(Note: this post is more relevant to centralized world of SCM)
There are two types of merges that we face in everyday work: merging from more stable branch to less stable branch (release to trunk, trunk to feature, central to local etc.), and merging from less stable branch to more stable one (vice versa, though I hope you never integrate trunk to release branch).
The first one is for getting last (and hopefully somewhat stable) changes.
The second one is for delivering your work to the world.
Typically, when you want to integrate, two branches have diverged for a more than one commit.
How to reconcile the idea of atomic commits with merging? I'll show it on example of integrating back and forth between the trunk and some feature branch, but the same reasoning is applied on any kind of integration/merging (just substitute "trunk" with "more stable" and "feature branch" with "less stable").
When merging changes from the trunk to the feature branch, you should merge change by change, not a bulk of changes at hand. First of all, it is obviously easier to merge this way. More important reason is that that allows to test and review each change made at trunk in isolation. It is a common mistake to merge in one lump change: a lump change means a lump diff, and a log message like "merge from trunk" -- which definitely doesn't tell you much.
As every single commit to the trunk supposed to be an atomic, integrating those changes to the feature branch should also remain atomic.
When merging changes from the feature branch to the trunk, you cannot and don't want to integrate change by change: by definition, you have created your feature branch because you didn't want to commit the changes to the trunk. So you can only integrate back to the trunk when the policy of the feature branch meets the policy of the trunk.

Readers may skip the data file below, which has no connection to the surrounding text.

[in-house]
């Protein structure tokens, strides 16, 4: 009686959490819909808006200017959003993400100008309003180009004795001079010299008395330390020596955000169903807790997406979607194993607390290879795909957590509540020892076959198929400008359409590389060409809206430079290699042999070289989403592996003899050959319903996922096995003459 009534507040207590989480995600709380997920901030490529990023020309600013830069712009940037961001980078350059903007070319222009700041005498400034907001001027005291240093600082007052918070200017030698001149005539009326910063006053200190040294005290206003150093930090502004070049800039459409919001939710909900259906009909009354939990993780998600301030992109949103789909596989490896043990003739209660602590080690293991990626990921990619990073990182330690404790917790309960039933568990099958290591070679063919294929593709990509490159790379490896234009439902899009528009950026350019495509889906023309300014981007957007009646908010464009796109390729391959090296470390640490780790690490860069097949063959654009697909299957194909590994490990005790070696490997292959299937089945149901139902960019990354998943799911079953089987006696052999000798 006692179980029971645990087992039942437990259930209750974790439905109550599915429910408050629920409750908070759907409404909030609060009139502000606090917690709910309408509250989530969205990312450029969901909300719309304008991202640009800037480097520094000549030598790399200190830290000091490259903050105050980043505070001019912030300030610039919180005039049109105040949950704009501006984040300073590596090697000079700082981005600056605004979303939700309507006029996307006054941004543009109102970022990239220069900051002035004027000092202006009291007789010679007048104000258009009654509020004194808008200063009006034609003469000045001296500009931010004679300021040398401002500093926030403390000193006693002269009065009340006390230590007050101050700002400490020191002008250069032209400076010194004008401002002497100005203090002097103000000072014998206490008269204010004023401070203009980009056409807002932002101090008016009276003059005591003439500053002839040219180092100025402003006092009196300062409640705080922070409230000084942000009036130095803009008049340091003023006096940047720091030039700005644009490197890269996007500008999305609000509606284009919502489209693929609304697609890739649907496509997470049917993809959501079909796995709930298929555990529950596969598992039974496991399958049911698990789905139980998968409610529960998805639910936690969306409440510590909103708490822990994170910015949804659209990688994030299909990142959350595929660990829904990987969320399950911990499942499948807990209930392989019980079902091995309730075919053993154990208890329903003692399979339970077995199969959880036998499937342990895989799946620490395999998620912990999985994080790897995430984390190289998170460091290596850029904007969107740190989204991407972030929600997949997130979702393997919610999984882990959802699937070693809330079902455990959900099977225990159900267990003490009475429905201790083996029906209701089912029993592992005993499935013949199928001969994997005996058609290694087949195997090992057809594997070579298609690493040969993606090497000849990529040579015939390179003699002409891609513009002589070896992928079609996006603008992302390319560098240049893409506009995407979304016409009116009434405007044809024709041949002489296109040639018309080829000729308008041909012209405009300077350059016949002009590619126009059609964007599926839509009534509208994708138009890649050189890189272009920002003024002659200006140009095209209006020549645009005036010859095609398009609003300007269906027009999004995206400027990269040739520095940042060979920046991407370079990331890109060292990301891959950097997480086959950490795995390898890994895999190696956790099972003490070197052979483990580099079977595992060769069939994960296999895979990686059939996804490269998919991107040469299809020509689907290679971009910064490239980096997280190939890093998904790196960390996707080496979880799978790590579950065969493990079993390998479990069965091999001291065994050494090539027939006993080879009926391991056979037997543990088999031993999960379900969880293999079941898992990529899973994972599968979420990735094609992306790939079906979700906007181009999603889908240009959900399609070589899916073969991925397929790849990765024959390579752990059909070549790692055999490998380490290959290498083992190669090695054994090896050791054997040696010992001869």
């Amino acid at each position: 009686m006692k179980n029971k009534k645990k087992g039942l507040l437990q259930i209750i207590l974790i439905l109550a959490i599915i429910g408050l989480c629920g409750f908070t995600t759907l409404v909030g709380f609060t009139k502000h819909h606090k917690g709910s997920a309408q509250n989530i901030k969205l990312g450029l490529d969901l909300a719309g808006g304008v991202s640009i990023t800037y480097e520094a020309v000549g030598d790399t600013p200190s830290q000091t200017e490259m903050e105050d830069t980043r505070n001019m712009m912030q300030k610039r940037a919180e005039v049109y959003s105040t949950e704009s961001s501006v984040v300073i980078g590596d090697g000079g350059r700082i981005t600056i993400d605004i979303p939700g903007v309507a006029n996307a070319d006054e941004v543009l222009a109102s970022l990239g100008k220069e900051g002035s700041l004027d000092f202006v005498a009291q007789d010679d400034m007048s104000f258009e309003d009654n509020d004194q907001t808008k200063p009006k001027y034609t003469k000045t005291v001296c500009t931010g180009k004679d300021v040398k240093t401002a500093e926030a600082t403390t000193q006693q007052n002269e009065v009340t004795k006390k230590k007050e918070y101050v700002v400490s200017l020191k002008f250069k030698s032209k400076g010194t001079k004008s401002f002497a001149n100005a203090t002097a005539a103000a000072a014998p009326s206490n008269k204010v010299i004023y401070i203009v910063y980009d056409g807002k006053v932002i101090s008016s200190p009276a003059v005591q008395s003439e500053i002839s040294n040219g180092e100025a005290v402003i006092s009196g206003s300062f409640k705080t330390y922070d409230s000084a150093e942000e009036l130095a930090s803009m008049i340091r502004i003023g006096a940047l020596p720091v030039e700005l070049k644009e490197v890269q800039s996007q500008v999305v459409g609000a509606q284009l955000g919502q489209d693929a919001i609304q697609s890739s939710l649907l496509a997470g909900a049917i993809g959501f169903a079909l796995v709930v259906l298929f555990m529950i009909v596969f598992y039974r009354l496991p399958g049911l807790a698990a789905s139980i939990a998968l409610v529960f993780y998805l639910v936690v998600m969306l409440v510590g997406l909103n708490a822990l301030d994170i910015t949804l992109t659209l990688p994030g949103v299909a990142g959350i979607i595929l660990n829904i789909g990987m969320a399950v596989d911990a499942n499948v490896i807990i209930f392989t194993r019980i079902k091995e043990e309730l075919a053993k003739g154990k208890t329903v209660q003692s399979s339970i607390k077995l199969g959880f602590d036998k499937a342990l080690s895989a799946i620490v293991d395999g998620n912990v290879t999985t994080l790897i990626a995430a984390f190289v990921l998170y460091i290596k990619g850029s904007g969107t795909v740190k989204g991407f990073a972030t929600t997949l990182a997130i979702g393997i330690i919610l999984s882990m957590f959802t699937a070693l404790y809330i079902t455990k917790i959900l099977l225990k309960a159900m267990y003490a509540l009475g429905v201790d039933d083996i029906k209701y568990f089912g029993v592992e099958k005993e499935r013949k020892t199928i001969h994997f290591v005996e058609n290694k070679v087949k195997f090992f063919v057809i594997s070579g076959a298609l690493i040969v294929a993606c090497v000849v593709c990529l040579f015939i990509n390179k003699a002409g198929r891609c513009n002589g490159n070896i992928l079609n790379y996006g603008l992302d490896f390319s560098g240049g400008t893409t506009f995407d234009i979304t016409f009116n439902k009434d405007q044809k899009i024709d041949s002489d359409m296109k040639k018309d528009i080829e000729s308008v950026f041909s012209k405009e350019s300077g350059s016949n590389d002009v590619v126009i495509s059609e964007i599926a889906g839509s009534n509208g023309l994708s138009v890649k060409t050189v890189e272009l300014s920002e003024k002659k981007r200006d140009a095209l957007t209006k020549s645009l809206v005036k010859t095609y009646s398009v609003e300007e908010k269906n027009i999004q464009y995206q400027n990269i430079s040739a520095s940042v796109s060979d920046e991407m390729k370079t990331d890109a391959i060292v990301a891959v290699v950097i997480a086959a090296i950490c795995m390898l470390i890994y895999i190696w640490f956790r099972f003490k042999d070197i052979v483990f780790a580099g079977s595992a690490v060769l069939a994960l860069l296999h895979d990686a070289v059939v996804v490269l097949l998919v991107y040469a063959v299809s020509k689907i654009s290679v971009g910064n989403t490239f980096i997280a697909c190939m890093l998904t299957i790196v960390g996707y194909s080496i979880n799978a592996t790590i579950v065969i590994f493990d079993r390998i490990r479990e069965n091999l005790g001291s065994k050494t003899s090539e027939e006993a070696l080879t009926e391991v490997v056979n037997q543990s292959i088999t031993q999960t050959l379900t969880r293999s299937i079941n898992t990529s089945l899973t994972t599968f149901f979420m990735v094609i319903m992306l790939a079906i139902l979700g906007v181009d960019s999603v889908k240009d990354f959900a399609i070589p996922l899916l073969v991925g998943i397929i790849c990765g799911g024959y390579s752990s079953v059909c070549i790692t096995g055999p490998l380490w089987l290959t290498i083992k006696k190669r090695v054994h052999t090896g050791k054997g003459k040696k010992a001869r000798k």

(What is "a policy of the branch"? Think about a policy as an invariant of a codeline. A policy of the trunk could be "the code is compilable and passes unit-tests for whole system", whether a policy of some experimental branch could say "commit whatever you want". Clearly you want to integrate your experimental branch back only when it is also compilable and passes unit-tests.)
Special care is needed for keeping such lump commits atomic: your feature branch should have a single purpose. In other words branch should be feature-oriented, not component-oriented. Don't mix space-fixing, refactorings, bug-fixing, features in one feature branch. For example, if you are working in the GIS domain and optimize memory consumption of the routing component, you should have "optimize-routing-memory" branch, and having a "routing" branch for a years is plain stupid (to whom it might concern: any coincidences are not).
For distributed SCMs all that is much simpler, as such systems save whole graph (not trying to convert it to linear history).
Some articles and books that I recommend to read:
High-level Best Practices in SCM from Perforce site: Perforce Software, and especially Laura Wingerd (their VP of Product Technology) are known for evangelizing good practices in (centralized) SCM usage -- not specific to their product only. This article is about... well, high-level best practices in SCM.
Streamed Lines: Branching Patterns for Parallel Software Development: everything about branching, mostly in "pattern language format": what, how, when, when not, etc.